Scope of Practice

They’re back: Wide array of scope creep bills proposed in 2024

Tanya Albert Henry , Contributing News Writer

AMA News Wire

They’re back: Wide array of scope creep bills proposed in 2024

Mar 18, 2024

After state legislatures saw a record number of scope of practice expansion bills in 2023, nonphysician providers’ efforts weaken physician-led, team-based care is not slowing down in this year.

Some areas that nonphysicians again are looking to gain ground this year:

  • Pharmacists are pursuing bills that would allow them to test for and prescribe medications for several conditions, as well as bills that would allow them to treat substance-use disorder, or even HIV outside a physician-led team.
  • Optometrists are seeking bills that would allow them to perform surgery.
  • Psychologists and naturopaths are pursuing bills that would let them prescribe medications.
  • Nurse practitioners, other advanced practice registered nurses, and physician assistants are backing bills that would allow them to practice without any physician involvement.

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“Bills continue to be introduced in state legislatures across the country. Even in those states where legislators have repeatedly said ‘No’ and they’ve defeated scope legislation, we continue to see them come back year after year,” Kimberly Horvath, a senior attorney in the AMA Advocacy Resource Center said during an AMA webinar on three key health care issues playing out at the state level in 2024.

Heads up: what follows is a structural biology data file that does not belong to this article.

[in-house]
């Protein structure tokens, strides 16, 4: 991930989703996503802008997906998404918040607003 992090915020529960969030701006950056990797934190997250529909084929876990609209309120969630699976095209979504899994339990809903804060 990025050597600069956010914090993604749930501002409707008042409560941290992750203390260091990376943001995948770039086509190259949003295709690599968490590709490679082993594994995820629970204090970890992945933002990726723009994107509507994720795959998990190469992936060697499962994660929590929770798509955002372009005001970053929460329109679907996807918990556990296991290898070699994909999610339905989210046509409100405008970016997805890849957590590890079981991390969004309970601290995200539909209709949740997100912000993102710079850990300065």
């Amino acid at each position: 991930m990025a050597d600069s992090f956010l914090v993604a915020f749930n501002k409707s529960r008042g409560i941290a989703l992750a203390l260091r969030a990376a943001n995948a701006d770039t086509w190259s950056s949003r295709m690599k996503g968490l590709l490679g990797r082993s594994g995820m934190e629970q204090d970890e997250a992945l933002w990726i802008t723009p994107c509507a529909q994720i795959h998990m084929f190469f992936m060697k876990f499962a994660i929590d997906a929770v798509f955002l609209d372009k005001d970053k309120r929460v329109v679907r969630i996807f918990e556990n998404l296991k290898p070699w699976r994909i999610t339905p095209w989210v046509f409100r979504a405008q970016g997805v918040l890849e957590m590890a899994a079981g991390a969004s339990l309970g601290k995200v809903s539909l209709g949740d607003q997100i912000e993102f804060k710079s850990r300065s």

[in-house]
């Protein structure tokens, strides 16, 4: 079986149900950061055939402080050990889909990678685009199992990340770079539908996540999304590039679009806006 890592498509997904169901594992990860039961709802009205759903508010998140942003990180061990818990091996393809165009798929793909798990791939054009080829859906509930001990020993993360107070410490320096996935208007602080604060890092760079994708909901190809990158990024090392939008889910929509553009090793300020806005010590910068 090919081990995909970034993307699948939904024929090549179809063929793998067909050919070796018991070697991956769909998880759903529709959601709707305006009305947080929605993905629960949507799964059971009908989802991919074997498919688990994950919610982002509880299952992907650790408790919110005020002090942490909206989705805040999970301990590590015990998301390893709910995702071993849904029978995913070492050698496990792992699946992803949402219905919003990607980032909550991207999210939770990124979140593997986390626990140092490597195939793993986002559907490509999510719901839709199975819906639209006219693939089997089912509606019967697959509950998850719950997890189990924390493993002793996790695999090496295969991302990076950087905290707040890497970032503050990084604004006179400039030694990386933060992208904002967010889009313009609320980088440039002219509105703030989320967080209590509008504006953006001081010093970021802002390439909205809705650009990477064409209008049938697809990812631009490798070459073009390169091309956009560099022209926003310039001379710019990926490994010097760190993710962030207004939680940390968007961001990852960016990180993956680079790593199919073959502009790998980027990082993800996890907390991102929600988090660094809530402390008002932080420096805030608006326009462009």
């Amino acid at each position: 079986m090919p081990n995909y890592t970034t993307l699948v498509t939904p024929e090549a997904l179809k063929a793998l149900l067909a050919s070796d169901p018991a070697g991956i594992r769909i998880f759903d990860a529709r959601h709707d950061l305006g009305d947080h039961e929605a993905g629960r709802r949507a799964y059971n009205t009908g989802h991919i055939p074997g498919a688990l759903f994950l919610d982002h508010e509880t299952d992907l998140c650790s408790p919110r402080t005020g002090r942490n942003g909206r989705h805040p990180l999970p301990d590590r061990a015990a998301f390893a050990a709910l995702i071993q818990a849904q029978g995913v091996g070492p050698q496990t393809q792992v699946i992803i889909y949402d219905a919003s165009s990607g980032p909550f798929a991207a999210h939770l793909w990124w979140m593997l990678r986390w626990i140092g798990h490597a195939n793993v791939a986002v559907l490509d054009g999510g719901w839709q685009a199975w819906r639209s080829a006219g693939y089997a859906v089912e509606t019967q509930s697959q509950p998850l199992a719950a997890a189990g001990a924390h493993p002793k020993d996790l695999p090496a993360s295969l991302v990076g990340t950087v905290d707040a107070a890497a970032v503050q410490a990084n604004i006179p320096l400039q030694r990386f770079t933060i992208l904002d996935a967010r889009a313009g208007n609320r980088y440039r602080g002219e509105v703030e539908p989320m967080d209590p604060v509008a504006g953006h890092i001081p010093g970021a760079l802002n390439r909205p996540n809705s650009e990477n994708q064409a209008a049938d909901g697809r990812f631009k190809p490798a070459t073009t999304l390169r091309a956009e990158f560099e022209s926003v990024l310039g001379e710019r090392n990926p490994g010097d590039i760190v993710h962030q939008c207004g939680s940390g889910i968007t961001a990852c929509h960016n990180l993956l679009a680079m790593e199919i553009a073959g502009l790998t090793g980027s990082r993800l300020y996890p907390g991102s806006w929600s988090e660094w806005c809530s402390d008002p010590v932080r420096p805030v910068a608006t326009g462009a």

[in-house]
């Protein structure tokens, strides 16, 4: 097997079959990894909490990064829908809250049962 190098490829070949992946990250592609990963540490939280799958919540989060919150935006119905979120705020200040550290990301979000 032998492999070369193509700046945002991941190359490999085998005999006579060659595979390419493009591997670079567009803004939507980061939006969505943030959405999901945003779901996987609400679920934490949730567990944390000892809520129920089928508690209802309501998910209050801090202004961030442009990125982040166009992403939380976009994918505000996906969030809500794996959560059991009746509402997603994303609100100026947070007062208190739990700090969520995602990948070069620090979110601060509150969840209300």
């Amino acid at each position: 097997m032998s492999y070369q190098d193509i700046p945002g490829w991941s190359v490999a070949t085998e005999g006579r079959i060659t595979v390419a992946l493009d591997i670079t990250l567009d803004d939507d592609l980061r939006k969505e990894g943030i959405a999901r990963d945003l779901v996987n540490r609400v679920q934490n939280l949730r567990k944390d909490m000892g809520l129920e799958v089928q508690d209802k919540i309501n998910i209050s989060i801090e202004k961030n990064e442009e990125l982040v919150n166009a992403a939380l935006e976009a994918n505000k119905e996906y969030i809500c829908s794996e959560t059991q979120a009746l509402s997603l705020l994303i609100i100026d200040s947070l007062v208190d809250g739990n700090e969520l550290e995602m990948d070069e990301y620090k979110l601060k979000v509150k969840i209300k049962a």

Urologist Willie Underwood, MD, chairs the AMA Board of Trustees and moderated the webinar.

Of efforts to inappropriately expand scope of practice, he said, “They just keep coming back and back and back, relentless. We have to be the exact same way.”

Fighting scope creep is a critical component of the AMA Recovery Plan for America’s Physicians.

Patients deserve care led by physicians—the most highly educated, trained and skilled health professionals. The AMA vigorously defends the practice of medicine against scope of practice expansions that threaten patient safety.

Two notable scope of practice trends that AMA is helping to push back against are bills that would:

  • Replace physician supervision with a weak definition of collaboration.
  • Allow pharmacists to diagnose a patient based on the results of a test the pharmacist administers and then prescribe medication to treat those patients, known as “test to treat.”

Bills that would weaken physician supervision or collaboration of nonphysician providers often remove this language altogether or replace it with a weakened form of collaboration or consultation. For example, some physician assistant bills call for collaboration to be with an employer, not necessarily with a physician.

“It effectively—as we view it—removes physicians from the care team,” Horvath said. “Employers don’t practice medicine. They should not be the ones collaborating with the physician assistant.”

Such changes “also could end up resulting in employers telling physicians who and how they need to collaborate with or supervise. Physicians may not have a say in the physician assistants who are part of their team, and they might not have a choice on what that collaboration or supervision looks like and that’s a problem,” she added.

Instead, there needs to be strong supervision or collaboration agreements in place to ensure that patients get the highest quality of care possible, she said.

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Meanwhile, allowing pharmacists to do “test to treat” is incompatible with the hectic realities of contemporary health care, Horvath said. Among pharmacists surveyed in chain settings, 91% rated their workload as high or excessively high and 75% said they already have so much work to do that everything cannot be done well.